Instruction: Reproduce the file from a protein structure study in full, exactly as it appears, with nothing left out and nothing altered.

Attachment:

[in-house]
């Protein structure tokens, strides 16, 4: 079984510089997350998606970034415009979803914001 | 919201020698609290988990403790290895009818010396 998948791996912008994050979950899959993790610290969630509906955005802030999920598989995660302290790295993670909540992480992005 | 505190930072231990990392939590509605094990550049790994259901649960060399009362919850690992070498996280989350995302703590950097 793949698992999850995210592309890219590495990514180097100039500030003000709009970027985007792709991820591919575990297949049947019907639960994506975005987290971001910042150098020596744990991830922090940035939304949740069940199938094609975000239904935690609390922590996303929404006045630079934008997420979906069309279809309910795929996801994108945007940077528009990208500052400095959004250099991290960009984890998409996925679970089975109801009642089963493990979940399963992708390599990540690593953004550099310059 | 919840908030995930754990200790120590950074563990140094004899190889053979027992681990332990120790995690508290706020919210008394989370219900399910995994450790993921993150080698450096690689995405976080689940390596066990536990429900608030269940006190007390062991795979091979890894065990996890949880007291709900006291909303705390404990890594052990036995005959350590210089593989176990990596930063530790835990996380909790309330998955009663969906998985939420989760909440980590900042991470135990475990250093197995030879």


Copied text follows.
[in-house]
């Protein structure tokens, strides 16, 4: 079984510089997350998606970034415009979803914001 | 919201020698609290988990403790290895009818010396 998948791996912008994050979950899959993790610290969630509906955005802030999920598989995660302290790295993670909540992480992005 | 505190930072231990990392939590509605094990550049790994259901649960060399009362919850690992070498996280989350995302703590950097 793949698992999850995210592309890219590495990514180097100039500030003000709009970027985007792709991820591919575990297949049947019907639960994506975005987290971001910042150098020596744990991830922090940035939304949740069940199938094609975000239904935690609390922590996303929404006045630079934008997420979906069309279809309910795929996801994108945007940077528009990208500052400095959004250099991290960009984890998409996925679970089975109801009642089963493990979940399963992708390599990540690593953004550099310059 | 919840908030995930754990200790120590950074563990140094004899190889053979027992681990332990120790995690508290706020919210008394989370219900399910995994450790993921993150080698450096690689995405976080689940390596066990536990429900608030269940006190007390062991795979091979890894065990996890949880007291709900006291909303705390404990890594052990036995005959350590210089593989176990990596930063530790835990996380909790309330998955009663969906998985939420989760909440980590900042991470135990475990250093197995030879």